A convertible bond is a fixed-income security that is issued by a stock corporation. The convertible bond includes the right not to repay the nominal amount of the bond during a certain period of time, but to exchange it for a predetermined number of shares.
- Convertible bonds can be redeemed when due in the form of shares in the company.
- Public companies can use convertible bonds to exchange debt for equity.
- The interest rate on a convertible bond is below the average rate of interest on traditional bonds.
The meaning and purpose of the convertible bond
Companies need capital every now and then. There are two ways of raising capital for a stock corporation . On the one hand, it can carry out a capital increase by issuing new shares. On the other hand, it can issue a bond and obtain outside capital on the capital market.
A classic bond has a fixed term. During this term, the bond buyer receives interest payments. When the bond matures, his invested capital will be returned to him.
There are two options for a convertible bond:
- The buyer of the bond can exercise his right and can choose to exchange it for shares in the company.
- In the case of a “reverse” convertible bond, the company has the right to decide whether to repay the bond through an exchange of shares.
The issue of a convertible bond must be resolved by the general meeting with a two-thirds majority. The features of the bond are also up for discussion.
The legal basis for convertible bonds can be found in Section 221, Stock Corporation Act.
The advantage of a convertible bond for the company
Short for CB by abbreviationfinder, convertible bonds usually have a lower interest rate due to their exchange function. This makes it cheaper for the company to borrow. The exchange turns borrowed capital into equity . However, the interest during the term reduces the company’s profit.
The disadvantage of a convertible bond for the issuer
The convertible bond may harbor a certain risk potential. The issuer trusts that a certain proportion of the bond will ultimately be converted into shares. This means that he does not have to repay all of the borrowed funds and has created equity.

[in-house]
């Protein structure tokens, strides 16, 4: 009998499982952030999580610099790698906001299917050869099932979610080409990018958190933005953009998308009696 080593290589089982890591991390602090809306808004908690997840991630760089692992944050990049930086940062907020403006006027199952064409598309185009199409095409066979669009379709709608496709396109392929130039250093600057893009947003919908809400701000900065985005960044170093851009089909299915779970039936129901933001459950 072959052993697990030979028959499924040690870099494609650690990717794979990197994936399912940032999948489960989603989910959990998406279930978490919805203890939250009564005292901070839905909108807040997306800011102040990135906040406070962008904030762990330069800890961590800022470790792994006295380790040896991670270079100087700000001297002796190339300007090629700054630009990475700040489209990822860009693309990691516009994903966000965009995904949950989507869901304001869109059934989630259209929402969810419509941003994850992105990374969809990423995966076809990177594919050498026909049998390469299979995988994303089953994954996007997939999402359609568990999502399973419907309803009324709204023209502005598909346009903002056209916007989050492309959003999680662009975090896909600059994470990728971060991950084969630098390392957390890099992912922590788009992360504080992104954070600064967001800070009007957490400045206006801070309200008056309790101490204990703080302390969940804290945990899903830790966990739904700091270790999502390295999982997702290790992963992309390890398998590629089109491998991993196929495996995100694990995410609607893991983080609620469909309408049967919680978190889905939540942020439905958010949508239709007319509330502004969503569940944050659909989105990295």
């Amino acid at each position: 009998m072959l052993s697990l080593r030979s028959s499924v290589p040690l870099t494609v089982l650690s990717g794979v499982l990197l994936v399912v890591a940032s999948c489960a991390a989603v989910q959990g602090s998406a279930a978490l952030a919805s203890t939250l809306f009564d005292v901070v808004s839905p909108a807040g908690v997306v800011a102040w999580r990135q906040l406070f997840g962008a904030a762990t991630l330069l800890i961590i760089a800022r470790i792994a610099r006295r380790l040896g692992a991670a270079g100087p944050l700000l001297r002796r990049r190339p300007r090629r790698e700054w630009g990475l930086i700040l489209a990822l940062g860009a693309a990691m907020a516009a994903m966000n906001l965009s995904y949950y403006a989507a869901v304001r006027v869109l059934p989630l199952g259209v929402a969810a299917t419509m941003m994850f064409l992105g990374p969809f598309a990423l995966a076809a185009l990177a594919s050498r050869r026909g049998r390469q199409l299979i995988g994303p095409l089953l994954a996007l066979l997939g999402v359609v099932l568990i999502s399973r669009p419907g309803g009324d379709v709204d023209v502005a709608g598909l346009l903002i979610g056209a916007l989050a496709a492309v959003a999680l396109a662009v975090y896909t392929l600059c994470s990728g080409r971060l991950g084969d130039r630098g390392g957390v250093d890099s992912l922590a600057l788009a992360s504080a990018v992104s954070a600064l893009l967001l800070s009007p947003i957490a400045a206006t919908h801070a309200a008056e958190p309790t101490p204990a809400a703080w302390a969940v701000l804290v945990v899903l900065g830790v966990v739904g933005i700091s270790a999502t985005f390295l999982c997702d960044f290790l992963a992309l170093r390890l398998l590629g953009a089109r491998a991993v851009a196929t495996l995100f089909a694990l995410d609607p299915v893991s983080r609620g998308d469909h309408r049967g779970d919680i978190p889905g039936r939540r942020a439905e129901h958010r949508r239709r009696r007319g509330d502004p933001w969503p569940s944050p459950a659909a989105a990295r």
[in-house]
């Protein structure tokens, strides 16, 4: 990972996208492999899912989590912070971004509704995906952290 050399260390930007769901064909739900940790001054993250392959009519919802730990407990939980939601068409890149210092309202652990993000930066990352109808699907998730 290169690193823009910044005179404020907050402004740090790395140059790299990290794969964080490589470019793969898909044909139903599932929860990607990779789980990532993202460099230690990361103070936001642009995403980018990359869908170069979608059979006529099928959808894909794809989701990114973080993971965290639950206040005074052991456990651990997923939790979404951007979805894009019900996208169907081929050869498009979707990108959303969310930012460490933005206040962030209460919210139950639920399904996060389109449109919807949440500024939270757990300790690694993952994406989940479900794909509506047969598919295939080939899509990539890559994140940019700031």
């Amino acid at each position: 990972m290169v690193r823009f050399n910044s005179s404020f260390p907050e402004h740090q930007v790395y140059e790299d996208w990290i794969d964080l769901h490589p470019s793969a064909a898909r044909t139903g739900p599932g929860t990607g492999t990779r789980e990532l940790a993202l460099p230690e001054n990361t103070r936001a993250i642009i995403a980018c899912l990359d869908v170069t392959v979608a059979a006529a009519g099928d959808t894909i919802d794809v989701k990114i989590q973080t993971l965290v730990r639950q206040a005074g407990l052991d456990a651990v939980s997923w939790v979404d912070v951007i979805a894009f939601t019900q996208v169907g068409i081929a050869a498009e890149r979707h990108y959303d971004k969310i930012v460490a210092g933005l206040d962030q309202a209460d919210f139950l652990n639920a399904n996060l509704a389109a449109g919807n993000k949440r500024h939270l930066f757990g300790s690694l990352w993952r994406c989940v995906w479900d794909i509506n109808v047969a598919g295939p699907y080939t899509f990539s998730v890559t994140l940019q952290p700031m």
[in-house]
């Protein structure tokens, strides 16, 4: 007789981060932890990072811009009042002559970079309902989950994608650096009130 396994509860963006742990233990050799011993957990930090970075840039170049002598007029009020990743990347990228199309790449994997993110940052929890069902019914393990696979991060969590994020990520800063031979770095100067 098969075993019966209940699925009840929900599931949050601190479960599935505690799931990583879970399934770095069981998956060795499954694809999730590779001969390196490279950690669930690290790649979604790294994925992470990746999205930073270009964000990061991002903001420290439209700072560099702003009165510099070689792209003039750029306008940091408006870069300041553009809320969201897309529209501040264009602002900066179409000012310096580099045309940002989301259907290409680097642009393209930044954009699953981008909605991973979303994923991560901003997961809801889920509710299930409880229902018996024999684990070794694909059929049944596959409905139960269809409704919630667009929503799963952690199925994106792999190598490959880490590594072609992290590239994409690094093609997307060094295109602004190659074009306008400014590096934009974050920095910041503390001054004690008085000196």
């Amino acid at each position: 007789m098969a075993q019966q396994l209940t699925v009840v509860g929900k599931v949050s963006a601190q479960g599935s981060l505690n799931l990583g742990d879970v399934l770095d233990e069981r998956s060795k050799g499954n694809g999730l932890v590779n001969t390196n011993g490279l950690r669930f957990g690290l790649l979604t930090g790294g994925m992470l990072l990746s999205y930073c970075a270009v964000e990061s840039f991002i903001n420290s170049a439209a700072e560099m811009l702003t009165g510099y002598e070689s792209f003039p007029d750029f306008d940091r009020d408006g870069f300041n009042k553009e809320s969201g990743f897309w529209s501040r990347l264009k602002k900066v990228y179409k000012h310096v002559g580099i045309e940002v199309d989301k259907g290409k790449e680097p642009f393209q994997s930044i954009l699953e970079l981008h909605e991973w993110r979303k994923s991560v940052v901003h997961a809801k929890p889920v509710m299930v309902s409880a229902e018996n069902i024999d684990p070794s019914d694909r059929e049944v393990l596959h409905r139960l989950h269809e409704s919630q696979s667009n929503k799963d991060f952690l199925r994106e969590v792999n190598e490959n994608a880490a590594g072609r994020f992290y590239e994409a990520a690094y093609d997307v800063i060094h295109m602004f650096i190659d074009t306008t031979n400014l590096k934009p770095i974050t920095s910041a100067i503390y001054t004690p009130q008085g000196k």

If this speculation does not occur, however, the financial planning will start to falter. An incalculable residual risk remains for the planned increase in equity.
The advantages for the investor
Investors who invest in a convertible bond calculate with clear advantages. In their view, these advantages outweigh the lower interest rates compared to other bonds. The added value of a convertible bond from the investor’s point of view:
- Fixed interest until the exchange and, as a result, attractive dividends later .
- If the price of the company’s share rises, the price of the convertible bond also rises. An early sale on the stock exchange brings a price gain.
- If, on the other hand, the share price falls, this has no effect on the bond when it matures. Usually, the bond is repaid at its nominal value. However, an exception would be if the publisher made the conversion mandatory.
- Option for price gains if the share price has risen and the shares are sold after conversion.
Disadvantages for the investor
In addition to the lower interest rates, convertible bonds have other possible disadvantages. If the issuer stipulates an obligation to convert shares into shares, the bond buyer is not protected against price losses on repayment.
If there is an ordinary capital increase shortly before the convertible bond’s maturity, the value of the bond is “diluted”. Protection from this situation is only provided by a “dilution protection clause” in the bond’s terms and conditions. This clause guarantees that the proportion of the shares within the equity will not be shifted.
Differentiation from derivatives
The convertible bond is a “real” security. In contrast to this, artificial securities constructs, so-called derivatives , have been found for many years . The family of derivatives also includes certificates . At first glance, these are similar to convertible bonds, but they show a clear difference. The conversion of fixed-income securities into shares is not an integral part of the issue of certificates. The buyer acquires a short-term fixed-income security that is linked to an underlying asset or a basket of underlying assets. The base values are stocks.
Fixed-income paper pays a relatively high rate of interest, but it also comes with conditions. This is where the difference lies, which one or the other see more as a financial bet. If the market value of the share or a share from the basket touches, exceeds or falls below a price limit, the investor does not receive the invested capital back. Instead of the capital employed, the corresponding base value is booked into the custody account. The repayment of the paid-in capital in the form of shares always takes effect if the “bet” turned out to be to the detriment of the investor.